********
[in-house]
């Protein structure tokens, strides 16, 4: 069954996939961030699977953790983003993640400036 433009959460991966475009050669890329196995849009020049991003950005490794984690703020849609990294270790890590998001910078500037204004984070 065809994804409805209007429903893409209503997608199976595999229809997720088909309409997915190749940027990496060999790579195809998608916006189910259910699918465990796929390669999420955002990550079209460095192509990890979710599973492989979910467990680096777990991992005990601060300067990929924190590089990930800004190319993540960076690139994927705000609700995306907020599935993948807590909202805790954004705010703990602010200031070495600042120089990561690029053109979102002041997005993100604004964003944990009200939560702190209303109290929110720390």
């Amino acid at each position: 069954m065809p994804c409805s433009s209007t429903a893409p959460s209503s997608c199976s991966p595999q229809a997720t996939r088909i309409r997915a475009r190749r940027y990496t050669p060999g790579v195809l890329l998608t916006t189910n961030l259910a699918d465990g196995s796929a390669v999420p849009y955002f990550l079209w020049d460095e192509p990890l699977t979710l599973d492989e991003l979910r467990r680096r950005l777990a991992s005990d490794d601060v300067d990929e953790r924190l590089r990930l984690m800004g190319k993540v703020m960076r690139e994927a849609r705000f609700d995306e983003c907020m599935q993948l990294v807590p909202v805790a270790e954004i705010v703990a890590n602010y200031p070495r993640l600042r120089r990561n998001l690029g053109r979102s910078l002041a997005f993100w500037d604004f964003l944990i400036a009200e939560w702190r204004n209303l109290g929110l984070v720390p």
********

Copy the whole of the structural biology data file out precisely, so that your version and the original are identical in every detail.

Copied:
[in-house]
């Protein structure tokens, strides 16, 4: 069954996939961030699977953790983003993640400036 433009959460991966475009050669890329196995849009020049991003950005490794984690703020849609990294270790890590998001910078500037204004984070 065809994804409805209007429903893409209503997608199976595999229809997720088909309409997915190749940027990496060999790579195809998608916006189910259910699918465990796929390669999420955002990550079209460095192509990890979710599973492989979910467990680096777990991992005990601060300067990929924190590089990930800004190319993540960076690139994927705000609700995306907020599935993948807590909202805790954004705010703990602010200031070495600042120089990561690029053109979102002041997005993100604004964003944990009200939560702190209303109290929110720390």
């Amino acid at each position: 069954m065809p994804c409805s433009s209007t429903a893409p959460s209503s997608c199976s991966p595999q229809a997720t996939r088909i309409r997915a475009r190749r940027y990496t050669p060999g790579v195809l890329l998608t916006t189910n961030l259910a699918d465990g196995s796929a390669v999420p849009y955002f990550l079209w020049d460095e192509p990890l699977t979710l599973d492989e991003l979910r467990r680096r950005l777990a991992s005990d490794d601060v300067d990929e953790r924190l590089r990930l984690m800004g190319k993540v703020m960076r690139e994927a849609r705000f609700d995306e983003c907020m599935q993948l990294v807590p909202v805790a270790e954004i705010v703990a890590n602010y200031p070495r993640l600042r120089r990561n998001l690029g053109r979102s910078l002041a997005f993100w500037d604004f964003l944990i400036a009200e939560w702190r204004n209303l109290g929110l984070v720390p």